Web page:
towed my van home, and next morning came out to my car, and the
unit started beeping, and one of the numbers on the display unit
was flashing, and the tyre pressure was indicating low...........
and so, I checked the tyre, pumped it up, and towed the van back
to ABTS, who found the valve stem was loose. They pulled the tyre
off and checked the alignment of the sender as they tightened
up the stem. All fixed, and no more problems.
were travelling north, when the beeper took off and I took a few
seconds to realise that the TPMS was talking to me, and one of
the numbers was flashing. The tyre pressure on one of the tyres
was reading high. WHY?
then I remembered. The unit is factory set at 50 psi, and will
tell you if you are 30% over or 20% under that figure. Well, on
the van, that was fine, but I had been running my car at 40 psi.
And so we had to tell the unit that that was our cold tyre pressure
number. This is done by pressing a button at the back of the unit
for 5-6 secs, and this resets and overides the factory setting.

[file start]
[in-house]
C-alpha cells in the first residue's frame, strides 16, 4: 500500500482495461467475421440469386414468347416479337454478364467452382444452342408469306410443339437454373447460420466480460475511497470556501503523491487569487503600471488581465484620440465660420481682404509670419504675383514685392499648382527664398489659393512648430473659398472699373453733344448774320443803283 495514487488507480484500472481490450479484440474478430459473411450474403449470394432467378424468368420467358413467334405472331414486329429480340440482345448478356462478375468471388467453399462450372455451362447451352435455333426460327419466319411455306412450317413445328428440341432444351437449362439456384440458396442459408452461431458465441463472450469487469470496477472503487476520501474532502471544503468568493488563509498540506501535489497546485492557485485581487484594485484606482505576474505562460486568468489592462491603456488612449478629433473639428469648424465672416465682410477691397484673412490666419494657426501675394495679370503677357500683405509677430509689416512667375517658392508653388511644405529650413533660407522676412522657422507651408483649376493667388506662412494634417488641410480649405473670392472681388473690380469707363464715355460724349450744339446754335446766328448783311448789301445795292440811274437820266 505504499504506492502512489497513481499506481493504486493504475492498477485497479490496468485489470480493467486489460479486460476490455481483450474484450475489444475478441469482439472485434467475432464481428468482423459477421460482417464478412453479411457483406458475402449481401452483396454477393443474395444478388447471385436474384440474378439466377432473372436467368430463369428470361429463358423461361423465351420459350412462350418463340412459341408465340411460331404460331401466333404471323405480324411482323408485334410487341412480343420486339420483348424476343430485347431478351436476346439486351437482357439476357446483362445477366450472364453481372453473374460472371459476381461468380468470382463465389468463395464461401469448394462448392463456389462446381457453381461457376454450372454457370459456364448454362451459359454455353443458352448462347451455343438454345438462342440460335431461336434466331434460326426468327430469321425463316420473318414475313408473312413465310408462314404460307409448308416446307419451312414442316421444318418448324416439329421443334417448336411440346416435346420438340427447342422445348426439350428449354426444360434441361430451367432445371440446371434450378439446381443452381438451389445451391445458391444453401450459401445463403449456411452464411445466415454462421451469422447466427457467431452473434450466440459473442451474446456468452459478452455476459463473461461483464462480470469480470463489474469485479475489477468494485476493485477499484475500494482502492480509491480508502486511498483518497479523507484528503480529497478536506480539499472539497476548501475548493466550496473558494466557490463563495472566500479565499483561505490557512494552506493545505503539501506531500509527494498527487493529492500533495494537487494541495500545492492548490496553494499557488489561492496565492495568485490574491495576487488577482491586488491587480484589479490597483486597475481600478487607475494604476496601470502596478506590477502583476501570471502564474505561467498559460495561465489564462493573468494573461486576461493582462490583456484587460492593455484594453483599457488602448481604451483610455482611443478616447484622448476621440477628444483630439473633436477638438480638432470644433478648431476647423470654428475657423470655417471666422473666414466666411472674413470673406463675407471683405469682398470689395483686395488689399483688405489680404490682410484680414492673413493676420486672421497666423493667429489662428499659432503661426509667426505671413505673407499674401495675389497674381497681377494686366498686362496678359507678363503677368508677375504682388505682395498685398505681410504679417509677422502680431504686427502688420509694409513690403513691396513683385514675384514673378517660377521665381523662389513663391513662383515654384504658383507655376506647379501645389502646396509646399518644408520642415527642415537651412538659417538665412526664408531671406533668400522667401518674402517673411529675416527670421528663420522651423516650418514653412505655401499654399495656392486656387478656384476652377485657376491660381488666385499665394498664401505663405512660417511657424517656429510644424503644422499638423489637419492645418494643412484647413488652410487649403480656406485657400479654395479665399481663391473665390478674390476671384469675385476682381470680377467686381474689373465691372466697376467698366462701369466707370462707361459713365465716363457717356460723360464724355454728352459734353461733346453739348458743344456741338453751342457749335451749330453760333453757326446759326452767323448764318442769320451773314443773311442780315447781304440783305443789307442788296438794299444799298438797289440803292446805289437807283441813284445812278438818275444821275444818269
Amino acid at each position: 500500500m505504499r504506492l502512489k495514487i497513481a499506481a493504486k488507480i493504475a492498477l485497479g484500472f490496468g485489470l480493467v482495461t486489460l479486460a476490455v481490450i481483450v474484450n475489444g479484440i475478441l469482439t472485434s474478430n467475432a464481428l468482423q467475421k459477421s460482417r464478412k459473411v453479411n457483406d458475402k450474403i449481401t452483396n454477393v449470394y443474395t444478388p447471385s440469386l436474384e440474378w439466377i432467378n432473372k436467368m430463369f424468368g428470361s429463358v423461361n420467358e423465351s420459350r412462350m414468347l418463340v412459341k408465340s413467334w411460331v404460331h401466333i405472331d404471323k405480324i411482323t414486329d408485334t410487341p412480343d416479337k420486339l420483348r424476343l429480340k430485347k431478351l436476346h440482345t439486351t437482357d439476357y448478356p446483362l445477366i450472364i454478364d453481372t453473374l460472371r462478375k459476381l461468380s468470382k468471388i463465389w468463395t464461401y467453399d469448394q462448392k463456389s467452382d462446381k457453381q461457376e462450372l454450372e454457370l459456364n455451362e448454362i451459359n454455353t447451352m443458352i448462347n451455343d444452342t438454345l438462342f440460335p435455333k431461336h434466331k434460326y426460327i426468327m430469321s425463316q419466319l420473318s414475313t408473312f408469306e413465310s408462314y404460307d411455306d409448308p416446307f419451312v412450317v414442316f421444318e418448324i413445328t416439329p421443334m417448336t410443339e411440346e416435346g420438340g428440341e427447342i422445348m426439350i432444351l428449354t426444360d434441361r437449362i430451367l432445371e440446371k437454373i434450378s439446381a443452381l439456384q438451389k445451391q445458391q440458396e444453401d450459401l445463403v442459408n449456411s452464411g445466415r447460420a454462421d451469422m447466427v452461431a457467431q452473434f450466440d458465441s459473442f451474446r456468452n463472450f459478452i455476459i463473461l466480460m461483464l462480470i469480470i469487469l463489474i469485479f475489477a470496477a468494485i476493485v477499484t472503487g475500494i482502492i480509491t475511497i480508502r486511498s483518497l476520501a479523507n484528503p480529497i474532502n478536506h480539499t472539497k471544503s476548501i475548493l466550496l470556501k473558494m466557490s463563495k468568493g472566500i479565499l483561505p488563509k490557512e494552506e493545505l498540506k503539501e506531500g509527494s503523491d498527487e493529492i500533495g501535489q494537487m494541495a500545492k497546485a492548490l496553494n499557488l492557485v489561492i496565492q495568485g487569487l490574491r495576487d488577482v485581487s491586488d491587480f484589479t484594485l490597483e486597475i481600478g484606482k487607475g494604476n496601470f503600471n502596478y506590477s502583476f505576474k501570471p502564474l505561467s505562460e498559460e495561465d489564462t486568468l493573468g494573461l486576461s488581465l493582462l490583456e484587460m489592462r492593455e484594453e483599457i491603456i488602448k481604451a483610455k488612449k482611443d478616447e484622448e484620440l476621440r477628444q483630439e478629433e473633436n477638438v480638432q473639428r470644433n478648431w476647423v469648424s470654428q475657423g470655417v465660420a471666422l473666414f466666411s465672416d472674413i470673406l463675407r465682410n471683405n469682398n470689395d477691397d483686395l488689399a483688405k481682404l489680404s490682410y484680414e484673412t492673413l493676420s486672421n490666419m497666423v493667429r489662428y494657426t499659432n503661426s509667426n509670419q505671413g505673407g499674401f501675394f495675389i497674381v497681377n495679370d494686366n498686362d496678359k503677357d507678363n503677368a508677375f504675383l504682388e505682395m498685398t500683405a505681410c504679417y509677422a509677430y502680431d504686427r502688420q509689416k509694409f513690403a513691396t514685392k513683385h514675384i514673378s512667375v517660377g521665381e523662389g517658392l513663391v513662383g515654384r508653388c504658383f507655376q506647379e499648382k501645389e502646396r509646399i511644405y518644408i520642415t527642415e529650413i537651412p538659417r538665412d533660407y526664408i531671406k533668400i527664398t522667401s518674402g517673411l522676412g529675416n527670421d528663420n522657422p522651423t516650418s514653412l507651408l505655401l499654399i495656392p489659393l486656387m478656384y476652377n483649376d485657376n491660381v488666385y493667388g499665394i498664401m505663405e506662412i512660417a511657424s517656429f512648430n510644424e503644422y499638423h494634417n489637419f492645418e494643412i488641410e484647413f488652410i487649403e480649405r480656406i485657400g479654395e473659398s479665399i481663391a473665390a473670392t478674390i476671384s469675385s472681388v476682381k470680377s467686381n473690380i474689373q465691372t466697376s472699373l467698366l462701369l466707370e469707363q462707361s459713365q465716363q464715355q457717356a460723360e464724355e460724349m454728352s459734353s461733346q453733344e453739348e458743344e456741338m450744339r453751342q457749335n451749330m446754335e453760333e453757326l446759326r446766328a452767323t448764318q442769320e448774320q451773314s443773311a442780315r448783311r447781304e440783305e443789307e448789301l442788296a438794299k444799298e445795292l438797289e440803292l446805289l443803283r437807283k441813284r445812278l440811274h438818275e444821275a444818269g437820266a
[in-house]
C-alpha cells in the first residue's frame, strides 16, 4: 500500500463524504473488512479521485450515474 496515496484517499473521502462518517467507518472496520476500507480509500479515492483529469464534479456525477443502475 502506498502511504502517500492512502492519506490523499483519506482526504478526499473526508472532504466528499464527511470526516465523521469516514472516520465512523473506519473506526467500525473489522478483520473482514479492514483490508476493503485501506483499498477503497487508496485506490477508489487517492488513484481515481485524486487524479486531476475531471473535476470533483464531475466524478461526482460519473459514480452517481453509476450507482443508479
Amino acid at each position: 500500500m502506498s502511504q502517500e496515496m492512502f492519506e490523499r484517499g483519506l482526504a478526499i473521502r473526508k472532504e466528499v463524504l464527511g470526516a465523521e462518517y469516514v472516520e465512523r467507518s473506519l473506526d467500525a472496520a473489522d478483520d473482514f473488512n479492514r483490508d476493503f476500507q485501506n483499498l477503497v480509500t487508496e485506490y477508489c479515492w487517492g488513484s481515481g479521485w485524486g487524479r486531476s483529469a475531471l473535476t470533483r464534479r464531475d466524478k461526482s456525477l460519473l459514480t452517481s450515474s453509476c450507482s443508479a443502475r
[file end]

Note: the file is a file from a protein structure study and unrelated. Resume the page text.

Fine, except I later set my rear tyres on the car to 44 psi, and
when they got hot and increased the tyre pressure to 52psi, the
unit told me so. ( 30% of 40 psi is 12 psi, and 52 psi had been
exceeded.) And so it meant that I needed to reset the cold tyre
We were doing a run on dirt roads out of Halls Creek, and so I
reduced the tyre pressures to 30 psi, and was again warned by
the TPMS that my tyre pressures were below the 20% threshold,
and a display reset was required to fix that.
The unit works, and works well.
My only gripe was the display unit itself. It is Green LED lighting
behind a dark, glossy convex screen. The book tells you for best
results to mount it away from the sun. Being a windscreen mounted
unit, that isnít easy to do, and so, during a bright sunny day
it is difficult to monitor (even more so when wearing sunglasses,)
I phoned Eddy at INAWISE, and we discussed this. Surprisingly
(or maybe not), they have had requests from owner to install a